Gigot Bacon (Leg)

This muscle gets a lot of work. It is very lean. It produces solid runs of meat and has the lowest fat content compared to other bacon cuts. I have only encountered this in the United Kingdom.

So many people seem to think of only streaky, but these various cuts of pork can produce quite nice variations in flavor, even using the same curing recipe.

The texture varies a lot too I have found between cuts when making bacon variations.

Best Ways to Slice Bacon

One way to get bacon firmer is to throw it in the freezer for 30 minutes, which makes it easier to slice.

I have a Sirman slicer which does a fantastic job. I use a ham knife (or brisket knife) if it’s a small patch. I did a page on some decent cured meat knives I use often; check them out here.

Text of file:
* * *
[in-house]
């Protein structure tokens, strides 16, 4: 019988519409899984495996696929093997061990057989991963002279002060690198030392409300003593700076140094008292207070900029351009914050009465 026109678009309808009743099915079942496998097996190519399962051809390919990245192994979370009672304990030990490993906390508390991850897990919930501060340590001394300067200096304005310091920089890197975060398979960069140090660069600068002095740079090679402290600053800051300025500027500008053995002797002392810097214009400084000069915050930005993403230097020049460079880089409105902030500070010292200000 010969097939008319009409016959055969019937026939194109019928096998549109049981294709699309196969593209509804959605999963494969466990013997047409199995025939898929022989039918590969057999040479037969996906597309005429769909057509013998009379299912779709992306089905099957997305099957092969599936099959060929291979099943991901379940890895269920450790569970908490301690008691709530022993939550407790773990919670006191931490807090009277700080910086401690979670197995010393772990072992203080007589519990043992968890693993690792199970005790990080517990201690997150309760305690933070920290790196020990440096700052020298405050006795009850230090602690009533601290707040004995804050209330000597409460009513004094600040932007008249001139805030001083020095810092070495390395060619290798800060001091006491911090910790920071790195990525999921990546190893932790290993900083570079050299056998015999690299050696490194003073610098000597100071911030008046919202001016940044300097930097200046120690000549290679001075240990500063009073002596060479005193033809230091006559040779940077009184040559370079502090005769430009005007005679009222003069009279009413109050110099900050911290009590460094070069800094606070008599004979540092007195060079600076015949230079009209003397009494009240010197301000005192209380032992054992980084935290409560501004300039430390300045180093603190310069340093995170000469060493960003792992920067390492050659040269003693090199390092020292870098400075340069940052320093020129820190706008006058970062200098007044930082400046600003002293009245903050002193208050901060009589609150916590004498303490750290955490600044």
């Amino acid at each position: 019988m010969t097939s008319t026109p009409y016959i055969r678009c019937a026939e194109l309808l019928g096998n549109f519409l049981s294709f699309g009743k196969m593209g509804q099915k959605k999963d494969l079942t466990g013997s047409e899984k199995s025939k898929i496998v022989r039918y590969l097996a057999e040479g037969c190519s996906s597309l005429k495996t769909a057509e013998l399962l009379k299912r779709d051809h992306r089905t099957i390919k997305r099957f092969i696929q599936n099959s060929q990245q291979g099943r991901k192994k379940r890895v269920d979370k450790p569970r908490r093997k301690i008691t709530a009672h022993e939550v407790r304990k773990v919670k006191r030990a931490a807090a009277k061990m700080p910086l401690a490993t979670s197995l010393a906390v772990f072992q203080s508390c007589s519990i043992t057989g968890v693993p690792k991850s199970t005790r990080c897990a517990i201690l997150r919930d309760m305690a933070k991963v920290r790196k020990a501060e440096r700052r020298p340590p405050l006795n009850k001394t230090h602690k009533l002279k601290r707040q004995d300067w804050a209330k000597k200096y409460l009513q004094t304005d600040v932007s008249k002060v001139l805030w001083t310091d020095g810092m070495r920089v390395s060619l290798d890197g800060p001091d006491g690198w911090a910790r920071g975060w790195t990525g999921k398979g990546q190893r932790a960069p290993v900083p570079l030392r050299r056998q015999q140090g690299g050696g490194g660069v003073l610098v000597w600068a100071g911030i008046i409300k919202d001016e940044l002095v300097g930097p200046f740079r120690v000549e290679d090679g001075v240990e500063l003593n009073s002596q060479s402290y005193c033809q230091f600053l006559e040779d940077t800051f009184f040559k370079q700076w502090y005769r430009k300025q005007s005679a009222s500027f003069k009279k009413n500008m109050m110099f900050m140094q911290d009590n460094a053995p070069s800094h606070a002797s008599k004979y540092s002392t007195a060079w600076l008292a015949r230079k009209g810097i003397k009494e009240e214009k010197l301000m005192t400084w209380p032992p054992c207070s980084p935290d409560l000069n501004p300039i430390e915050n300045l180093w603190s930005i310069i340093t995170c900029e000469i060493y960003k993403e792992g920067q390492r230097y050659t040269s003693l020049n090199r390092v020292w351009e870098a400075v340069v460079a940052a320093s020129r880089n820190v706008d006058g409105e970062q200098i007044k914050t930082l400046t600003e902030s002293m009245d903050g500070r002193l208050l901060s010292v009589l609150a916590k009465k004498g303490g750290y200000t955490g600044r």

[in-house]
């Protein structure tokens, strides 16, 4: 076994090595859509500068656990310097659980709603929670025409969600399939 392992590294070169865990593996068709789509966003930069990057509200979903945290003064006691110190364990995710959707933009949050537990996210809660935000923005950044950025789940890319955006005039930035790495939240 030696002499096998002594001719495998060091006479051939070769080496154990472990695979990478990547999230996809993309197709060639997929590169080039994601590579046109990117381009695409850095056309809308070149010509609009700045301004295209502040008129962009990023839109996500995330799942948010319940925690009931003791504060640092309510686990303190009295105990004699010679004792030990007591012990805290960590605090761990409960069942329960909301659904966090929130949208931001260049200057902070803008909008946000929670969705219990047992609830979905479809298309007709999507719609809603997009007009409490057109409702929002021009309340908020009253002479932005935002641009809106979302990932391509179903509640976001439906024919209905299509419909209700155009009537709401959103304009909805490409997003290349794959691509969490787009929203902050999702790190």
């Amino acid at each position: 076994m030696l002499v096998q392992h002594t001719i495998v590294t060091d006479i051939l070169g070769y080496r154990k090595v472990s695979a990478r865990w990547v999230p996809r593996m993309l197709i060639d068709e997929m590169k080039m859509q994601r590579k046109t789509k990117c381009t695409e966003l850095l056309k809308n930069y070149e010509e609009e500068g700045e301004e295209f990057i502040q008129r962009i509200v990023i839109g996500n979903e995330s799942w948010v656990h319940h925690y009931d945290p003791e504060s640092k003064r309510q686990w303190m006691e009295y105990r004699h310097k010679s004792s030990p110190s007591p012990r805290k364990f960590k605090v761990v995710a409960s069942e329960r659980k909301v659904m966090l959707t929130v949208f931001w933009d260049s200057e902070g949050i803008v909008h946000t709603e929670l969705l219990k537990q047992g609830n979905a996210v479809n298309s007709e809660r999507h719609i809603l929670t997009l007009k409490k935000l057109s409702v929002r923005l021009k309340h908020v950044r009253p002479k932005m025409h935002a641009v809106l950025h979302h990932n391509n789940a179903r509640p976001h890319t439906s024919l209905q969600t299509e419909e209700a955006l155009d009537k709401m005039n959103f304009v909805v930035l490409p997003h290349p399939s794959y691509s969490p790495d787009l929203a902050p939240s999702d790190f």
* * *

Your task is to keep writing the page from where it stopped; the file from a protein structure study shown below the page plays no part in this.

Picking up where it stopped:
Bacon Rind – Skin On or Off

I have tried both options; the skin can actually be super useful for flavoring soups and casseroles if it’s part of the finished product. So keeping it on can make it useful later; once the bacon is finished, I chop up the rind and freeze it in a bag for later on.

Writer / Enthusiast / Meat Curer / Forager / Harvester | About Tom

For decades, immersed in studying, working, learning, and teaching in the craft of meat curing, now sharing his passion with you through eat cured meat online resource.